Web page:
How Big Can Big Claims Get?


When it comes to your current risk management strategy, don't let the trees grow to the sky.

Daniel Davey and Rich Fuerstenberg

2 min read

Editor's Note: This article was originally published by Mercer.

There’s an old proverb ⁠— “Trees don’t grow to the sky.” That is, even though something may appear to have no barrier to growth, there is still a natural limit. When it comes to medical claims, even after the Affordable Care Act removed caps on health benefit payments, most employers felt there would be a natural limit. After all, claims in excess of $1 million were unusual and claims in excess of $2 million were rare. But, fueled in large part by the high cost of specialty drugs, the natural limit is changing.

First, the trees are growing taller than ever before. Claims $10 million, $20 million or bigger are hitting employers like bolts of lightning, blowing up self-insured health budgets. Most often, these claims are driven by specialty drug treatments for rare, extreme conditions like hereditary angioedema and hemophilia. Truth be told, we don’t know how tall a tree can grow.

Second, some of these very tall trees are becoming permanent features of the landscape. Historically, large claims for organ transplants or premature infants would spike and then recede. Once the underlying condition resolved itself, claims would usually drop in the following years to a more manageable level. But that pattern is changing as more claims spike and then stay at that level. Because the drug treatment protocols for conditions like hereditary angioedema and hemophilia are more maintenance ⁠— like than curative, those $10-$20 million claims are becoming annuities.

The traditional approach to mitigating the risk of catastrophic claims is to buy stop-loss insurance. But buying stop-loss ⁠— through direct markets or by accessing reinsurance markets through a captive ⁠— may not be a complete solution. Here’s why:

  • Lasering limits. Typically, stop-loss contracts are one year in length, which can result in a catastrophic claim being covered for just a few months before it is lasered out of the contract, leaving the employer exposed the following year. Many insurers and reinsurers have become less willing to offer rate caps and “no new laser” contracts.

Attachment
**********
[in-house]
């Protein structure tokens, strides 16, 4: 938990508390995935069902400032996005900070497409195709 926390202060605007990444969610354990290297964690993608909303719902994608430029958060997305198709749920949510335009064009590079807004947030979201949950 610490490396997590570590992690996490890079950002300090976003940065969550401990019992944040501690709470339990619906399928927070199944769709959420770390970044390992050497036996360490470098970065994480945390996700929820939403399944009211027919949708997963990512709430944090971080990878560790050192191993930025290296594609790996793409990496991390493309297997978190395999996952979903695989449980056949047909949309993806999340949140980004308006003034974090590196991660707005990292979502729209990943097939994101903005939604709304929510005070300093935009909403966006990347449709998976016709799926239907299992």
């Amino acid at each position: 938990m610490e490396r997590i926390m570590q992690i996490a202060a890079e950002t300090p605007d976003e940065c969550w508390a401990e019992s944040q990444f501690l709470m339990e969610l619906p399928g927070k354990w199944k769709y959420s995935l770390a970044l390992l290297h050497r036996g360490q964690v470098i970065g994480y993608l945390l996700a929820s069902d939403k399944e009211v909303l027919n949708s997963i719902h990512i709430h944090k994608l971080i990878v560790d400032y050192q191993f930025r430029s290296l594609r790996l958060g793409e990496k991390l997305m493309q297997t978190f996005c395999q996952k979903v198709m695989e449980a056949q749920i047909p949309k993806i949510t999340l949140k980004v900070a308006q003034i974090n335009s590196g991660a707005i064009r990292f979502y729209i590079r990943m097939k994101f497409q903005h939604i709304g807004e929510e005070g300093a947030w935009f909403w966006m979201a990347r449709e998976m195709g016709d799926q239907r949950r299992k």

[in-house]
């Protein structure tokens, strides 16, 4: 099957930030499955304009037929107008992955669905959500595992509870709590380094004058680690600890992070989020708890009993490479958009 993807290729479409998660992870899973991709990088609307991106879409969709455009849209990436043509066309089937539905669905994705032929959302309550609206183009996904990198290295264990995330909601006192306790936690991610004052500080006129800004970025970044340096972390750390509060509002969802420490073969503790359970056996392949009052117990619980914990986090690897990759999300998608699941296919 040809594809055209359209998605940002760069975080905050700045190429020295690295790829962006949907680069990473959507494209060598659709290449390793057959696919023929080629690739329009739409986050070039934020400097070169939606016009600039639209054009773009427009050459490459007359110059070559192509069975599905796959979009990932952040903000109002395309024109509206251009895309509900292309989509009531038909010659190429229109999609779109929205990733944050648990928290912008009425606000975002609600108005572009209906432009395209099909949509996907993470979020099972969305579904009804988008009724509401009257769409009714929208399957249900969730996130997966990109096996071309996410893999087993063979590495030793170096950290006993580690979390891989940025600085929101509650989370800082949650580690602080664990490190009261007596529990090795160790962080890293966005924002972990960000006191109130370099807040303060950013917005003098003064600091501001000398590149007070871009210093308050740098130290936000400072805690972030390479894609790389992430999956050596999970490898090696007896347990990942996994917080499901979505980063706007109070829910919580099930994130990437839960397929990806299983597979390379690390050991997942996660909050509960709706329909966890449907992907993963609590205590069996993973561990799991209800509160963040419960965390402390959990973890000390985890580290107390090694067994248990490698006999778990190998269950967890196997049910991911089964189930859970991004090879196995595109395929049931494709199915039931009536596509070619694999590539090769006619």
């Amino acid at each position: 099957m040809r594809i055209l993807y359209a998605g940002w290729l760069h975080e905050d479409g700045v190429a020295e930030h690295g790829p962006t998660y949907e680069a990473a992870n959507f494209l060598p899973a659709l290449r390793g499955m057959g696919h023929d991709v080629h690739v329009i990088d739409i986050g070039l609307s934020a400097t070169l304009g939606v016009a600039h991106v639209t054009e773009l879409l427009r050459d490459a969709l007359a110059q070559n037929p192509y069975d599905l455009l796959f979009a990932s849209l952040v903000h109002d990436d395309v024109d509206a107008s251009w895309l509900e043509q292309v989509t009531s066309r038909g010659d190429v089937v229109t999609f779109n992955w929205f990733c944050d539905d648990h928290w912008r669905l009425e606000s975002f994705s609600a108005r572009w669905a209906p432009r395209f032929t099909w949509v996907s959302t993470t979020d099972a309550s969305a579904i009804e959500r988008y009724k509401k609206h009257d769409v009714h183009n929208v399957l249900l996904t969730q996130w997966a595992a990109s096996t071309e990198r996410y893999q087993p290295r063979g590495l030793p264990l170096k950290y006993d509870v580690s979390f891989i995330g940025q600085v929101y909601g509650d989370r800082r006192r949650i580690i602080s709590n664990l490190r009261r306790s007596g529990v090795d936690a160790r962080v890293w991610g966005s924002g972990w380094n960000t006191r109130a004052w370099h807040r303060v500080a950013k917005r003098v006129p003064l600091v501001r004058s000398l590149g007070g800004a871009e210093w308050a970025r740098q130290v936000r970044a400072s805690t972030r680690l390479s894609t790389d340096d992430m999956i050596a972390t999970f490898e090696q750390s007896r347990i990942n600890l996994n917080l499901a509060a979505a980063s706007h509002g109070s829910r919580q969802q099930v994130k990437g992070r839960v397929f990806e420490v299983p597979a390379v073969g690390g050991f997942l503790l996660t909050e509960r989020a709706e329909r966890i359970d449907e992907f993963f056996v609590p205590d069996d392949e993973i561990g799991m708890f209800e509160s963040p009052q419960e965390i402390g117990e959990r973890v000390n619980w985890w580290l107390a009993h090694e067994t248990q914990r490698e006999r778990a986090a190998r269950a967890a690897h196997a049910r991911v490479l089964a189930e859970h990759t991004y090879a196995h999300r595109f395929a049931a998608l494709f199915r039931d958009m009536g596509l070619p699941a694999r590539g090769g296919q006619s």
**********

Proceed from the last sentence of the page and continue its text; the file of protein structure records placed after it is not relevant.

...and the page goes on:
• Focus is on lower deductibles. Stop-loss carriers, especially direct writers, tend to focus on smaller employers who retain less risk. A large employer looking for stop loss with a $1-$2 million deductible may have difficulty finding favorable pricing and contract terms.
  • Carriers purchase reinsurance. Direct stop-loss carriers typically transfer risk in excess of $5 million to a reinsurer. That means a significant portion of high-deductible stop-loss premium is a pass-through of reinsurance charges.
  • Increased fixed cost. If you buy stop-loss direct, that’s a new, additional fixed cost. The only way for the employer to “win” is to have a very large claim. If you go the captive route, gains and losses on the retained risk will be either feast or famine. Limiting the degree of those swings requires the purchase of reinsurance, another added fixed cost.
  • No claim management: Stop-loss coverage purchased through a direct writer offers limited claim management services, and captives typically provide even less. When a $10-$20 million claim hits, the employer typically incurs additional expenses to manage the claim.

Given the limitations of the stop-loss coverage, what’s an employer to do about these new super tall trees? (Let’s rule out sticking your head in the sand and hoping for the best.) You can consciously choose to assume the risk, accepting the impact of the increased volatility. You can choose to transfer the risk through stop-loss insurance, accepting the limitations noted above. For employers seeking stop-loss deductibles of $1 million or more, utilizing a captive can help by accessing reinsurance markets. Some employers may also find it more palatable to retain and participate in the risk of these catastrophic claims in a vehicle like a captive than through the company’s general ledger. But, many of the limitations that apply when stop-loss is purchased directly also apply when stop-loss is insured through the employer’s captive.  

Even if your chief financial officer or risk manager hasn’t asked you about alternatives to your current risk management strategy, you can bet they’ve given it some thought. Try to get ahead of the conversation and learn about the different solutions in the market. Don’t let the trees grow to the sky.

  • Daniel Davey and
  • Rich Fuerstenberg